Kings Of Leon at Marlay Park, Dublin, Friday 4th July 2014
Having only notched one top 10 hit since 2008, one would be forgiven for struggling to understand how Kings Of Leon are still drawing crowds to Ireland’s biggest venue. Admittedly, Marlay Park is quite a step down from the dizzying heights of Slane Castle but it would still appear too large for a band whose talents are evidently on the decline. But to think in that way means you would be ignoring the brilliant back catalogue that the Tennessee lads have at their disposal. It’s those throwbacks to early day Kings Of Leon that means it’ll be a while before they disappear over the horizon.
Ireland’s golden boys Kodaline are charged with warming up an audience who look both confused by and slightly afraid of the black clouds looming large nearby. Having just played The Other Stage at Glastonbury, the lads from Swords showed no signs of nerves as they blasted through a set containing all seven singles taken from their debut album ‘In A Perfect World.’ It seems that’s the way to success. Write a host of harmless indie rock songs and release the majority of them, thus maximising the potential reach of your material.
This is proved by the fact that despite being a support act, a massive percentage of the audience are capable of singing every word of almost every song back to the lads verbatim. That said, Kodaline do what they set out to do extremely well. They’re extremely well rehearsed live and seem to revel in the audience interaction that the likes of High Hopes and All I Want allow for.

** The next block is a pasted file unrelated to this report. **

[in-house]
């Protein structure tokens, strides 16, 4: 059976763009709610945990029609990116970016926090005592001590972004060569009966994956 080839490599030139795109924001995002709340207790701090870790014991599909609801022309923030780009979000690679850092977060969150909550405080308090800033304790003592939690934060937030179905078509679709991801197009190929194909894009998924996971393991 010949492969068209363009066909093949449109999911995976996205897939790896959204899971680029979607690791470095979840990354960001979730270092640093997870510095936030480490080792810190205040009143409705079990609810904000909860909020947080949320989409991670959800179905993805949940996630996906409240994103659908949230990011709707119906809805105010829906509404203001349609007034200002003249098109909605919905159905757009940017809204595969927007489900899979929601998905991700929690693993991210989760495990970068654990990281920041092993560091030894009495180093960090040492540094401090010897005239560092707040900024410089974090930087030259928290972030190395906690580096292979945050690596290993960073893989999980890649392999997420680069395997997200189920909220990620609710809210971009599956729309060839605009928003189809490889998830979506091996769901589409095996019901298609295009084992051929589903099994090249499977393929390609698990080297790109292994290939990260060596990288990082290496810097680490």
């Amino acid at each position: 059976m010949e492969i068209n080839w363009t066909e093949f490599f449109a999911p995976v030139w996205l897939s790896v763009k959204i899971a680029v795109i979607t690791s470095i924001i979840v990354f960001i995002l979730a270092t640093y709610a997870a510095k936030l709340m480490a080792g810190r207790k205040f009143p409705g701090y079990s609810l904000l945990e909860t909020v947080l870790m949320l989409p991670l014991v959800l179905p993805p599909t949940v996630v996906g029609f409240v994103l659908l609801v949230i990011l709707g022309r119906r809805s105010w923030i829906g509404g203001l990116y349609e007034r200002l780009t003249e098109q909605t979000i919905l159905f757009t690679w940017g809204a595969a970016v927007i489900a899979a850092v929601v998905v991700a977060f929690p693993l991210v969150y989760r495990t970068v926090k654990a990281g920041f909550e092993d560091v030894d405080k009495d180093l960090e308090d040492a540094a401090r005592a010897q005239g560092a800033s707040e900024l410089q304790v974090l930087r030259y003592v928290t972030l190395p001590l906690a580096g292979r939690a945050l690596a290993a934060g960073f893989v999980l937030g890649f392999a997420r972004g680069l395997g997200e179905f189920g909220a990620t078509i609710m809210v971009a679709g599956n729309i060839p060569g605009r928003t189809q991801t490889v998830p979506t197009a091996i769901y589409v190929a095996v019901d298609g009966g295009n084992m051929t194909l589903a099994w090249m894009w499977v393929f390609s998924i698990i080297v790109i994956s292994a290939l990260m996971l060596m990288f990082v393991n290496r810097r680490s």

To say that a large percentage of the crowd in attendance at Marlay Park weren’t exactly die hard Kings Of Leon fans would be more than accurate. As proven by the fact that as the Tennessee natives take to the stage shortly before 9pm and blast straight into Supersoaker, apart from those between the stage and the sound desk, the crowd seem more interested in getting the next round in or queueing for toilets than what’s taking place on the stage. The diehards down the front though are treated to a blast from the past in the shape of Taper Jean Girl which is followed by firm favourite Fans.
My Party rounds off a powerful start to the show which is only let down by the inclusion of Family Tree which is taken from their latest album Mechanical Bull. This becomes the theme of the night very quickly. Any time Kings Of Leon looks like they’re building up some momentum the show is immediately slowed down again by the inclusion of some new material, which obviously they have to play, but the quality of which is so poor in comparison to the rest of the setlist. For every Milk, there’s a Back Down South. For every Molly’s Chamber, a Pyro kills the mood again.
A severe downpour dampens spirits and clothing and the show never really recovers. A decent amount of the audience had already left by the time the songs they’d most likely come to see (Use Somebody & Sex On Fire) are played but for those down the front the party goes on as the encore includes hard hitters Crawl and Black Thumbnail which ensures the show ends on a high note.
The fact of the matter is Kings Of Leon are not the band they used to be. They aren’t capable of captivating 30,000 fans anywhere near as much as their Canadian counterparts Arcade Fire did last weekend, not even close. However, put the same show on in the O2 and this review may have turned out completely different.
Kings of Leon Photo Gallery
Photos: Ste Murray